|Papa and I in our canvas 'tennisses'|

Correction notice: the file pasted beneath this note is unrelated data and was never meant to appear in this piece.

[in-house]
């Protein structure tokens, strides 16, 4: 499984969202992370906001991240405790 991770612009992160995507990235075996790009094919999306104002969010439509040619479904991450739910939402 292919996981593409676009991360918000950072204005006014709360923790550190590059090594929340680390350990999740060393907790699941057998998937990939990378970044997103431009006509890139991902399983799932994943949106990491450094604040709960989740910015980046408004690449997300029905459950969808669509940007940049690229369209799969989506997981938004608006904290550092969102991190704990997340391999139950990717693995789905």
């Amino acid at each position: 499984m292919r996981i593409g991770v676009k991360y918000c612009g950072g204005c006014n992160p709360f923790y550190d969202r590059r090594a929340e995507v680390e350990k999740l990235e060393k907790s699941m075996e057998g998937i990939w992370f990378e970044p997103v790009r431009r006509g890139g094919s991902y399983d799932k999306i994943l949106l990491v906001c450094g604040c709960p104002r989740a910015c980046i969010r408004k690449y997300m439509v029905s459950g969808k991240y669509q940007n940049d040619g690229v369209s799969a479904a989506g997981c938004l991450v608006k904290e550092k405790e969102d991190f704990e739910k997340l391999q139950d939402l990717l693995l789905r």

There's all this talk about going back to 'what was', but that's not the direction we're going. We're going in a direction that is as anti 'what was' as it is anti progress. I know what it's like to grow up in one world, and suddenly find yourself in a world that you don't really fit into anymore. I grew up in a small town. I knew and loved everybody. I would ride my bike to the library and know who lived in every house on the way. I always had quarters in my pocket (courtesy of my grandfather) so I could stop at Mr. Alberghini's store for a chocolate bar or some peanuts. If I picked up the mail on the way home, I always made sure to say "Hello" to Mr. McIntyre at the post office. There were dirt roads, farms, cows and horses. There was a roving pack of dogs that spent their days together (our dog was one of them), and who all were home by dinner time. I used to have brand new, homemade hats and mittens to wear to school every year. The town was overrun by kids riding bikes and horses every day in the summer. I went to church every Sunday and to catechism, and sometimes the priest would have dinner at our house. I sat on the front porch in a rocking chair watching it rain while my grandfather sang "Pennies From Heaven" (our family liked to sing), I played pick-up softball with the neighbors in the summer, sometimes until the sun went down. I was a girl scout, and learned to care for the planet and our natural resources. I was in 4-H and learned how to take responsibility for my animals. I learned that no man is an island, and that we are part of a community and in that way are responsible for each other. I watched westerns with my grandfather, and I wanted to be a cowboy (or an Indian. Either one, as long as I got to ride FAST) We went ice skating in the winter. We had a phone with a cord, and if you wanted a private conversation you had to sit at the top of the cellar stairs and talk quietly. We used to wait until it was dark, and then play hide and seek or tell ghost stories. I rode in the back of pick up trucks, my long hair usually in a ponytail and covered by a bandana. I went to drive-in movies and drive-up eateries. I remember when TV would end the broadcast day at midnight.